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Open Access Research article

Comparative proteomic analysis of malformed umbilical cords from somatic cell nuclear transfer-derived piglets: implications for early postnatal death

Jong-Yi Park13, Jae-Hwan Kim2, Yun-Jung Choi1, Kyu-Chan Hwang1, Seong-Keun Cho3, Ho-Hyun Park4, Seung-Sam Paik4, Teoan Kim5, ChanKyu Park1, Hoon Taek Lee1, Han Geuk Seo6, Soo-Bong Park7, Seongsoo Hwang7 and Jin-Hoi Kim1*

Author Affiliations

1 Animal Resource Research Center, College of Animal Bioscience and Technology, KonKuk University, Seoul 143-701, South Korea

2 Department of Biomedical Science, College of Life Science, CHA University, Pochon-si, Gyeonggi-do 487-010, South Korea

3 CHO-A Biotechnology Research Institute, CHO-A Pharmaceutical Co. Ltd., Seoul 150-992, South Korea

4 Department of Pathology, College of Medicine, Hanyang University, Seoul 133-791, South Korea

5 Department of Physiology, Catholic University of Daegu School of Medicine, Daegu 705-718, South Korea

6 Department of Pharmacology, Gyeongsang National University School of Medicine, Jinju, GyeongNam 660-701, South Korea

7 Animal Biotechnology Division, National Institute of Animal Science, Rural Development Administration, Suwon 441-706, South Korea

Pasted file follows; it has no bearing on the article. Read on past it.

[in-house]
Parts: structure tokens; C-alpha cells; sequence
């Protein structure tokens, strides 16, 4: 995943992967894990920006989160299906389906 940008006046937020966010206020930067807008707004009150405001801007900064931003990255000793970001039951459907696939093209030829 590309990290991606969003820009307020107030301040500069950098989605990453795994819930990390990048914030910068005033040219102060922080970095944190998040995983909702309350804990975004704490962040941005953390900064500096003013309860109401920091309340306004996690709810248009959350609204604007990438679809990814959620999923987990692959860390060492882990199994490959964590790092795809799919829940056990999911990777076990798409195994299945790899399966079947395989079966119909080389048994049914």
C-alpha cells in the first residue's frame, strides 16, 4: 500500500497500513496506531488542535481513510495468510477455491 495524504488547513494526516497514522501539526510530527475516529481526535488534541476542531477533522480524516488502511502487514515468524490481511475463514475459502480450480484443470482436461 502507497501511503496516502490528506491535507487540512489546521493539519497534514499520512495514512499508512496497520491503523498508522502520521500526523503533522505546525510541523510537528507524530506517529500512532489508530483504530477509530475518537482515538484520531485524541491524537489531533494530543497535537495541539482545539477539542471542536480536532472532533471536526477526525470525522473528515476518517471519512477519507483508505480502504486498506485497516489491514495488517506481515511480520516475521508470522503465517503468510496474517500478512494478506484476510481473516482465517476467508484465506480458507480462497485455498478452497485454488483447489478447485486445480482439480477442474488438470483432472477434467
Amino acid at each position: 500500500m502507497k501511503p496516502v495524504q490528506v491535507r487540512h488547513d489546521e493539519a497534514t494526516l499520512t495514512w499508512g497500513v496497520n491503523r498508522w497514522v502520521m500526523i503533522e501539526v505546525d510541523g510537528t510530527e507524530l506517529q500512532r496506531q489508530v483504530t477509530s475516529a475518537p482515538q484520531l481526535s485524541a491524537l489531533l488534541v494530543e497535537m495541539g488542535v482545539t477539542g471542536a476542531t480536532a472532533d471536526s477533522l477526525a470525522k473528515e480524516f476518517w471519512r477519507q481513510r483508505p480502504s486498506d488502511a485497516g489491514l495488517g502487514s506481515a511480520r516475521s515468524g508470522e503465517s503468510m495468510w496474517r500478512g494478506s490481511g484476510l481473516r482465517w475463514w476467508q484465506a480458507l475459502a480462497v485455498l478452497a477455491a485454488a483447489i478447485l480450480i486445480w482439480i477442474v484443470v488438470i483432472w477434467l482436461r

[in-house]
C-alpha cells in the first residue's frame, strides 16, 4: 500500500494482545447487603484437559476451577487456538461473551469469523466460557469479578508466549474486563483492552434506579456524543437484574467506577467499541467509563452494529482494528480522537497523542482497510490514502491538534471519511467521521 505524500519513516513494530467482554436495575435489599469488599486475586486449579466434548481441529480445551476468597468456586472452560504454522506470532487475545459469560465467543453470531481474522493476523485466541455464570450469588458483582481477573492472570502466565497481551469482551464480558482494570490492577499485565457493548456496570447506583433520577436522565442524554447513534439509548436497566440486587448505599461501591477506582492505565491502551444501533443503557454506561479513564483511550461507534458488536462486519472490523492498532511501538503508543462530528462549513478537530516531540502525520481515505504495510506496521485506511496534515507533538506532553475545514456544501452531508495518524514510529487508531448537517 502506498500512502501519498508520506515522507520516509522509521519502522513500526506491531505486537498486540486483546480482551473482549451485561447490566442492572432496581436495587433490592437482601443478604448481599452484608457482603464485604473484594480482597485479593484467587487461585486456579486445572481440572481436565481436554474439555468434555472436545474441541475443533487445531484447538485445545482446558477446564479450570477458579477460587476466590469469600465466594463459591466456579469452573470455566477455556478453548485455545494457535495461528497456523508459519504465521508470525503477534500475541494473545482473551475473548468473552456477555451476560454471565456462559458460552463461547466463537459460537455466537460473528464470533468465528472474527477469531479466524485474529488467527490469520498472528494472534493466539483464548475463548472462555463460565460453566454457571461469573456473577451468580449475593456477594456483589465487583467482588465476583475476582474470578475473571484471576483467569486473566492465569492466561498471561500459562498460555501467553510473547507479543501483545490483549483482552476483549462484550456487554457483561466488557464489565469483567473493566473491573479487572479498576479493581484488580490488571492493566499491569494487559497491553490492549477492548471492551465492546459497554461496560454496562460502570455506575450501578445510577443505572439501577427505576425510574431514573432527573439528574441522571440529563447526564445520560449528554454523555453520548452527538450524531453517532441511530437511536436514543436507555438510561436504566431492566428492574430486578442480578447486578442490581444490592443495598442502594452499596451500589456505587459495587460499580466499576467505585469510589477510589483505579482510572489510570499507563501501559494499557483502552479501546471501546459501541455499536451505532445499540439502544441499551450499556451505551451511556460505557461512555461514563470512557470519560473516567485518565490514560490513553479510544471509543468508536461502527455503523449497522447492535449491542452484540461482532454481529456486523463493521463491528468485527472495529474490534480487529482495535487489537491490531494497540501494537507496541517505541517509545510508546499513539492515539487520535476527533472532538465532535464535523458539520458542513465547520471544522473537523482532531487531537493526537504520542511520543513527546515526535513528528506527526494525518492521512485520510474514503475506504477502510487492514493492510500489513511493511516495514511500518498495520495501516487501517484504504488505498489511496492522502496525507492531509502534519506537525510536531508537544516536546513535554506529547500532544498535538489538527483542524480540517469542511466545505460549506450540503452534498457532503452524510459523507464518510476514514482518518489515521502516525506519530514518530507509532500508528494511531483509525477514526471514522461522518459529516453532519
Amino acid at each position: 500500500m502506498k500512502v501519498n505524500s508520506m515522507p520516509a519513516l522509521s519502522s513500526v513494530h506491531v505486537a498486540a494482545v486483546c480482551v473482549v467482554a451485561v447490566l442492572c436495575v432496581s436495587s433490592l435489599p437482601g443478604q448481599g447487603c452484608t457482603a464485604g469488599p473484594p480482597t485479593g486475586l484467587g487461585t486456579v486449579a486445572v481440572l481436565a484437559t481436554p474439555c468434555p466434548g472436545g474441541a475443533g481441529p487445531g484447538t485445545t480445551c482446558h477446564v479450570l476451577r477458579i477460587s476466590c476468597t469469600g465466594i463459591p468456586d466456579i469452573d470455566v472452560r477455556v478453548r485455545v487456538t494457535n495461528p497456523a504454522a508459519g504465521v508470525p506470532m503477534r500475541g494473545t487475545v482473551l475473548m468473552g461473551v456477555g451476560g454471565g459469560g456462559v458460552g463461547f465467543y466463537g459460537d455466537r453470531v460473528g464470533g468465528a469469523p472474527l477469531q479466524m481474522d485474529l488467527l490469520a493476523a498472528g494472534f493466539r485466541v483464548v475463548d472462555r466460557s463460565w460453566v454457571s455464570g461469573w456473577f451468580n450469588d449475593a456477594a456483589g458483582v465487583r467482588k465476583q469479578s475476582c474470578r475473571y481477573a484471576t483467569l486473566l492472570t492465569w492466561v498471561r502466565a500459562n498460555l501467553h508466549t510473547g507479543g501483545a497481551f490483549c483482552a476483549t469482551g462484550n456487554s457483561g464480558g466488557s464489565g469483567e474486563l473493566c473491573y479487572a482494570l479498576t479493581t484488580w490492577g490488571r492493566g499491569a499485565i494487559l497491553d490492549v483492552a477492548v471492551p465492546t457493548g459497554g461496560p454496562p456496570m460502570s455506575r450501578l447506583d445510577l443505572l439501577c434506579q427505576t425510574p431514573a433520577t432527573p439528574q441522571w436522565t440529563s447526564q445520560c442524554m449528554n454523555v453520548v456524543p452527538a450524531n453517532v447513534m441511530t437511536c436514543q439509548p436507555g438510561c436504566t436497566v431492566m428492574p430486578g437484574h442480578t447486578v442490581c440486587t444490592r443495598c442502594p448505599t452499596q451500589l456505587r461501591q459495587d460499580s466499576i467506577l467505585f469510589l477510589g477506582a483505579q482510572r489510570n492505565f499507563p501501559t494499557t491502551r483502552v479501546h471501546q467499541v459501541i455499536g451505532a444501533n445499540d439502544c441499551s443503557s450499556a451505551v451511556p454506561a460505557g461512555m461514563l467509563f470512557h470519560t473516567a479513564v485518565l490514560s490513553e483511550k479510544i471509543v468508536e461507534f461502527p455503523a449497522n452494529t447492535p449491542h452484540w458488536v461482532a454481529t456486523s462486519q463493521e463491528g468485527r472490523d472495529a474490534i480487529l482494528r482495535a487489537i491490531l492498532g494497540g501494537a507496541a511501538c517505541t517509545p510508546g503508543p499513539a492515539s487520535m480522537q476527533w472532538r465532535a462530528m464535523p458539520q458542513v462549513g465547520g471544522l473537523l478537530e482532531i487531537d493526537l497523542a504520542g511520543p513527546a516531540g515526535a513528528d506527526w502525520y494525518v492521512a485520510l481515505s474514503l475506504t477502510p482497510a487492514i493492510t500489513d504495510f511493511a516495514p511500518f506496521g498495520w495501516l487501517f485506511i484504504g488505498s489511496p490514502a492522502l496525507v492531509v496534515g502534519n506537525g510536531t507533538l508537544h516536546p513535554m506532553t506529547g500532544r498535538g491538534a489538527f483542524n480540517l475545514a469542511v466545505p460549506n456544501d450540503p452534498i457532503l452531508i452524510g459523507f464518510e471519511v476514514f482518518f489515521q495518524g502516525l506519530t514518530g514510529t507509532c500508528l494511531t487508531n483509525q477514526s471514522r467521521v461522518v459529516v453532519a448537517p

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BMC Genomics 2009, 10:511  doi:10.1186/1471-2164-10-511

Published: 5 November 2009

Abstract

Background

Somatic cell nuclear transfer (scNT)-derived piglets have high rates of mortality, including stillbirth and postnatal death. Here, we examined severe malformed umbilical cords (MUC), as well as other organs, from nine scNT-derived term piglets.

Results

Microscopic analysis revealed complete occlusive thrombi and the absence of columnar epithelial layers in MUC (scNT-MUC) derived from scNT piglets. scNT-MUC had significantly lower expression levels of platelet endothelial cell adhesion molecule-1 (PECAM-1) and angiogenesis-related genes than umbilical cords of normal scNT piglets (scNT-N) that survived into adulthood. Endothelial cells derived from scNT-MUC migrated and formed tubules more slowly than endothelial cells from control umbilical cords or scNT-N. Proteomic analysis of scNT-MUC revealed significant down-regulation of proteins involved in the prevention of oxidative stress and the regulation of glycolysis and cell motility, while molecules involved in apoptosis were significantly up-regulated. Histomorphometric analysis revealed severe calcification in the kidneys and placenta, peliosis in the liver sinusoidal space, abnormal stromal cell proliferation in the lungs, and tubular degeneration in the kidneys in scNT piglets with MUC. Increased levels of apoptosis were also detected in organs derived from all scNT piglets with MUC.

Conclusion

These results suggest that MUC contribute to fetal malformations, preterm birth and low birth weight due to underlying molecular defects that result in hypoplastic umbilical arteries and/or placental insufficiency. The results of the current study demonstrate the effects of MUC on fetal growth and organ development in scNT-derived pigs, and provide important insight into the molecular mechanisms underlying angiogenesis during umbilical cord development.